VIRGINIA (WFXR) — Nearly two years after it was first put in place, Virginia’s skill games ban is officially in effect. The video game gambling machines, commonly found in convenience stores, have to be shut off after a Virginia Supreme Court ruling last month.
That decision lifted a pause – that had been put in place by lower courts – while a lawsuit against the ban played out. The state’s supreme court ruling gave officials the ability to start immediately enforcing the skill games ban, however, some have elected to give businesses more time.
“Now, it’s up to individual localities to determine how they want to proceed regarding these skills games,” said Justin Griffith, the Commonwealth’s Attorney for Pulaski County. “Each county’s ability to use their own discretion is important because the positive effects for store merchants versus the negative effects of these games on store merchants are different at every store in every county.”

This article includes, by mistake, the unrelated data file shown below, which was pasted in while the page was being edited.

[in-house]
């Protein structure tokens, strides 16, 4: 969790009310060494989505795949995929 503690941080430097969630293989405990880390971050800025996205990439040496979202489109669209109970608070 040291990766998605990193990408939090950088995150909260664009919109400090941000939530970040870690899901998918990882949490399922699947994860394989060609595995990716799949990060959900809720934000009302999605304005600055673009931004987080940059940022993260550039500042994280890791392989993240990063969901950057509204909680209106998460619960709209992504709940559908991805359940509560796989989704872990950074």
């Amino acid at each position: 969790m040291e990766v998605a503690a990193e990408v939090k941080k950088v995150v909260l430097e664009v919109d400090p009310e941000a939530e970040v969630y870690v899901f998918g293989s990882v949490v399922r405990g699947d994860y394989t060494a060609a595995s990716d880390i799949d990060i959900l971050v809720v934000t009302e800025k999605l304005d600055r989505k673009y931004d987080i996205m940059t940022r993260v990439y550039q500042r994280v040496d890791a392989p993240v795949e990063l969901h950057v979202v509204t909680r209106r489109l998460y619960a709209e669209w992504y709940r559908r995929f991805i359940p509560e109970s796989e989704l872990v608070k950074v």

Henry County is giving businesses until December 1, while Lynchburg will begin enforcement at the start of the new year. However, officials in Pulaski County plan to try a case-by-case approach.
“If I hear from concerned citizens regarding a particular merchant’s skills games and the negative effect on the area, I will speak to the owner of the store, I will speak to the merchants, I will speak to law enforcement,” said Griffith.
Griffith shared that if he does have to take the civil or criminal approach, he will give the merchant reasonable time to remove the games and options they have to avoid penalties.
He hopes the community will communicate with law enforcement if they have any worries.
On the other hand, those supporting skill games are still hopeful the decision can be reversed.
There’s a court case to determine that starting next month in Richmond, brought by former NASCAR driver Hermie Sadler.
“The legitimate businesses who run this game, we want to be taxed, we want to be regulated, and we want to as much everyone else, do away with illegal operators, and we intend to do that after we get to the end of this lawsuit,” explained Sadler.
Sadler said the ban will have negative impacts on mom-and-pop businesses like the ones his family has owned and operated since the 80s. He said he believes it should be up to the consumer to decide how they want to spend their money and the right of small businesses to compete in a free market.
His trial is set to begin in December.